CHICAGO (AP) - Actors, directors and film critics have gathered in Chicago to honor the late movie critic Roger Ebert.
The movie reviewer's widow, Chaz Ebert, welcomed her husband's fans to the Chicago Theatre on Thursday, and remembered him as a father, friend, humanitarian and journalist.
A choir began the memorial by singing "Roger Ebert, we will always love you."
Actors John Cusack and Chris Tucker were to speak at the event, called "Roger Ebert: A Celebration of Life," along with Ebert's friends and family.
The acclaimed critic died April 4 at age 70 after a years-long battle with cancer. The day before his death, Ebert wrote in a post on his blog that he was taking a break from his schedule of almost-daily movie reviewing because the cancer had recurred.
27-year-old Sandra Lupo alleges she was pushed out of her job after brain surgery left her with buzz cut hair and a healing scar that made it too painful to wear a wig.
Lupo had worked as a waitress at a St. Peters, Mo., Hooters since April 2005 but took a leave from her job for a few weeks last summer to have a cranial mass removed.
Lupo had the support of her manager, who visited her in the hospital and suggested when she was ready to return to work that she wear a "chemo cap" or jewelry items "to distract from her lack of hair and the visibility of her cranial scar," court documents said.
On July 16, 2012, doctors gave Lupo clearance to go back to work at Hooters, where she worked to put herself through nursing school.
Shortly before she returned to work, Lupo and her immediate manager met with the Hooters regional manager who said Lupo would be required to wear a wig while at work, according to court documents.
Lupo told him "she did not have a wig and that she could not afford a wig, as they range in cost between several hundred and several thousands of dollars," according to the lawsuit, adding that the regional manager did not offer to pay for the wig.
After her manager approached her again regarding a wig, Lupo said she borrowed one and tried to wear it at work. But it "caused extreme stress to her body because of the surgery and the healing wound," according to court records.
Lupo said her manager then reduced her hours to the point where she was making so little income that she was forced to quit, which made her ineligible for unemployment benefits.
"[Lupo's] physical injury was an actual disability from her surgery which limited the major life activity of working when such work required a wig to be worn," court documents said.
In a complaint filed with the Missouri Commission on Human Rights, Lupo said she never believed her customers were ever "offended" by her appearance at the chain, which is known for its hot wings and servers clad in tight white tank tops and orange hot pants.
"My customers were not offended, and were in fact curious about the obvious scar from my surgery," she wrote in the complaint.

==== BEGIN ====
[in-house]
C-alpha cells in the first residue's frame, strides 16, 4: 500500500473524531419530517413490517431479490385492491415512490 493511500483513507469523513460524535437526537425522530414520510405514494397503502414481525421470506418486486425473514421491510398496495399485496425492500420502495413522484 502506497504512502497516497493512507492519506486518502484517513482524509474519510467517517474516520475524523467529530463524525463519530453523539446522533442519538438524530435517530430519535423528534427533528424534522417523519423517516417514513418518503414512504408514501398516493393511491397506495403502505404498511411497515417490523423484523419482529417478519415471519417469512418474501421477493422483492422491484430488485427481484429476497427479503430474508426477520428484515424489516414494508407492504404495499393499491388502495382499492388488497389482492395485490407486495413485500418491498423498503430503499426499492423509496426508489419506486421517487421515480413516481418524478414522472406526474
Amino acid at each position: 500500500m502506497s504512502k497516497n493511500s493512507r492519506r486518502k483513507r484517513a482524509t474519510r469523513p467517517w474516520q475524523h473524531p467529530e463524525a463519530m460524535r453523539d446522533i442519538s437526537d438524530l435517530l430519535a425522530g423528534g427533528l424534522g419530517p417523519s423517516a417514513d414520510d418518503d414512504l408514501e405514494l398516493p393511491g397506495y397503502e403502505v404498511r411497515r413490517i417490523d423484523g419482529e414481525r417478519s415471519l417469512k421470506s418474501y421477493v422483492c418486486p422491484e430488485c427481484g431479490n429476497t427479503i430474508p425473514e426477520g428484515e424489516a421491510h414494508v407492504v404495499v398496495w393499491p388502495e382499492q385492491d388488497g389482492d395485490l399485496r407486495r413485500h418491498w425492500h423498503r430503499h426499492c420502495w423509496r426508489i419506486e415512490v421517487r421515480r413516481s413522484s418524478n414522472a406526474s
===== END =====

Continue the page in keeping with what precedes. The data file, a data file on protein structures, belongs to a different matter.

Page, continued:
The lawsuit was moved from St. Charles County Circuit Court to U.S. District Court in St. Louis last week at the request of Georgia-based Hooters.
"Hooters of America believes the lawsuit is without foundation, denies the accusations and has filed a motion that the lawsuit be dismissed," a spokesman wrote in an email to ABCNews.com.
Lupo, whose attorney said Lupo now works as a trauma nurse, was not immediately available for comment.
The Americans With Disabilities Act prohibits employers from discriminating against qualified individuals who have a disability. This includes having a physical or mental impairment, a history of having an impairment or the perception of having one.
Marcia McCormick, an associate professor of law at St. Louis University, said Lupo's surgery to remove a brain mass qualifies as a disability, but that Hooters could argue that her appearance was a bona fide qualification for her job.
"In the disability context, if Hooters is to say she's not as attractive now without this wig, if they're selling her attractiveness that might be a real function of her job and mean she isn't qualified by the Americans With Disabilities Act," McCormick said.
"Most companies can't say s something like this, but Hooters sells this experience," she said.
CHICAGO-- AP — The Chicago Sun-Times is reporting that its film critic Roger Ebert has died. He was 70.
The paper says on its website the Pulitzer Prize-winning film critic died Thursday.
Ebert was known for his thumbs-up, thumbs-down TV reviews that influenced moviegoers across the nation.
On Wednesday, he had announced on his blog that he was undergoing radiation treatment after a recurrence of cancer.
Ebert was diagnosed with thyroid cancer in 2002 and later had surgery for cancer of the salivary gland. He lost his chin and his ability to speak. But he later resumed writing full-time and eventually even returned to television.
Ebert started as a film critic for the Chicago Sun-Times in 1967. In 1975 he became the first movie reviewer to get the Pulitzer Prize for criticism.
State epidemiologists studied the incidence and death rates of 27 types of cancer in six ZIP codes along the creek, but found that rates of the two cancer types most commonly caused by radiation exposure - leukemias and thyroid tumors - were the same or lower than would have been expected.
Former north county residents say the study was incomplete, because it didn't count cancer victims who had moved away from the area before getting sick.
Coldwater Creek had been contaminated by nuclear waste after World War II.